Gene J. Puskar, Associated Press
Players, fans and the league aren't the only ones suffering from the NFL's recent concussion issues. People of faith, too, are wrestling with the issue, according to a recent USA Today column.

Players, fans and the league aren’t the only ones suffering from the NFL’s recent concussion dilemma.

People of faith, too, are wrestling with the issue, according to a recent USA Today column.

“In recent generations, evangelicals have used football as a huge platform to promote their religious values,” wrote Tom Krattenmaker in his column. “And why not, you might ask? The qualities of football closely align with Christian virtues such as sacrifice, discipline and courage.”

But those virtues aren’t standing the test of recent times, Krattenmaker argued. He said Christians are conflicted about continuing to watch football and attach a religious connection to it.

“How much longer can the good Christian men in and around pro football continue cozying up to the NFL and treating it as an ideal venue to promote faith and morality to the sports-consuming public?” he asked.

The discussion arose after PBS released an exclusive documentary on the NFL and its concussion issues, titled “League of Denial: The NFL’s Concussion Crisis,” which aired on Oct. 8.

But what "concussion crisis" is PBS detailing? In recent months, concussions and head trauma have been discussed at length in the NFL, which even led to a lawsuit this past summer.

And one study, which Krattenmaker mentioned in his column and PBS used for its documentary, looked at 46 brains of ex-NFL players and found 45 of them had chronic traumatic encephalopathy — “a degenerative brain disease associated with head trauma,” according to the study.

The Atlantic Wire published a response to the documentary, too, detailing the winners and losers in the aftereffects of the piece. One loser, the article said, was the everyday football fan.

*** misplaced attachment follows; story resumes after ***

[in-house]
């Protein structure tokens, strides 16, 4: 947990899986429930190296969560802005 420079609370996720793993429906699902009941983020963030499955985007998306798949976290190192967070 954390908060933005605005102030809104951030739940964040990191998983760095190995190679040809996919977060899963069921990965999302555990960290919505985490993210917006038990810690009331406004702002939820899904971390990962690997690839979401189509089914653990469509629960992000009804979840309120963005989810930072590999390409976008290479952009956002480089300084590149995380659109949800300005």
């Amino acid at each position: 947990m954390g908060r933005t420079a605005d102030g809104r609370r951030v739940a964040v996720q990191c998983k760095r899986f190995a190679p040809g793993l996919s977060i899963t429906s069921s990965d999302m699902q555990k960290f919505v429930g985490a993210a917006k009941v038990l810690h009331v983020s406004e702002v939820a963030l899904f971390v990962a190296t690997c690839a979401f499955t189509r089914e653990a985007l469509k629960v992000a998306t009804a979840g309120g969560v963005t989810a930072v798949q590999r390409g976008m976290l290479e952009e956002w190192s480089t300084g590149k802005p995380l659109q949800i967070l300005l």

“After watching, it's hard not to feel conflicted about the sport, particularly after hearing about Pittsburgh Steelers lineman ‘Iron Mike’ Webster, whose football-caused head injuries led to an early death,” wrote Eric Levenson. “And as a fan,” Levenson wrote, “it's hard not to feel a little responsible for that.”

For Christians and fans, this conflict about whether to favor the NFL or not may continue, especially when considering damaged football players.

An article in September by Christianity Today asked whether Christians should step away from the sport, too. In the article, writer Owen Strachan said Christians reconsider whether to follow the sport or not, and if they should let their children play.

"It should not escape our notice that football fanaticism often gets described as 'worship,'" Strachan wrote. "This doesn't mean it's disqualified for Christian consumption; it does mean we approach it thoughtfully and reflectively."

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But another article last month by The Ethics and Religious Liberty Commission of the Southern Baptist Convention praised football and its connection to Christianity. Even if the sport is a little violent, the article said, something similar would eventually pop up, as it's needed to promote Christian virtues.

“We need to be reminded that we do not just surrender our brains to Christ, we surrender our very selves, including our bodies,” wrote David Prince and Jimmy Scroggins in the piece. “If football did not exist in modern America, some Christian man would need to invent it. Our Christian worldview and ethics demand the proving ground of football or at least something like it.”